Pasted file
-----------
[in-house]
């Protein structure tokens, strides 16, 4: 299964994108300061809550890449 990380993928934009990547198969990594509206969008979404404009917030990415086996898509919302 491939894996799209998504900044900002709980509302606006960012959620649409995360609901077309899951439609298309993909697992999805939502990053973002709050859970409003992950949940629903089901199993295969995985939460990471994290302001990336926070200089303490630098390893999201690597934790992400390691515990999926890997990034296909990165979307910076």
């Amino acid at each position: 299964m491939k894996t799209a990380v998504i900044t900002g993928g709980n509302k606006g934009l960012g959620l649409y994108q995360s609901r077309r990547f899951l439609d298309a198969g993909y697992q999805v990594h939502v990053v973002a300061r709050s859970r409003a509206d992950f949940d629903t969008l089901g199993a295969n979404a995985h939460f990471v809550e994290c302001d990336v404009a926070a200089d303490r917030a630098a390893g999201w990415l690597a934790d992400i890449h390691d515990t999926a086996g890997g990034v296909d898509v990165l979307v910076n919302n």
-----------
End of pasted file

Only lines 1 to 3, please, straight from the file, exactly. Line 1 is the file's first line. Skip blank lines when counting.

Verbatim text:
[in-house]
């Protein structure tokens, strides 16, 4: 299964994108300061809550890449 990380993928934009990547198969990594509206969008979404404009917030990415086996898509919302 491939894996799209998504900044900002709980509302606006960012959620649409995360609901077309899951439609298309993909697992999805939502990053973002709050859970409003992950949940629903089901199993295969995985939460990471994290302001990336926070200089303490630098390893999201690597934790992400390691515990999926890997990034296909990165979307910076």
């Amino acid at each position: 299964m491939k894996t799209a990380v998504i900044t900002g993928g709980n509302k606006g934009l960012g959620l649409y994108q995360s609901r077309r990547f899951l439609d298309a198969g993909y697992q999805v990594h939502v990053v973002a300061r709050s859970r409003a509206d992950f949940d629903t969008l089901g199993a295969n979404a995985h939460f990471v809550e994290c302001d990336v404009a926070a200089d303490r917030a630098a390893g999201w990415l690597a934790d992400i890449h390691d515990t999926a086996g890997g990034v296909d898509v990165l979307v910076n919302n």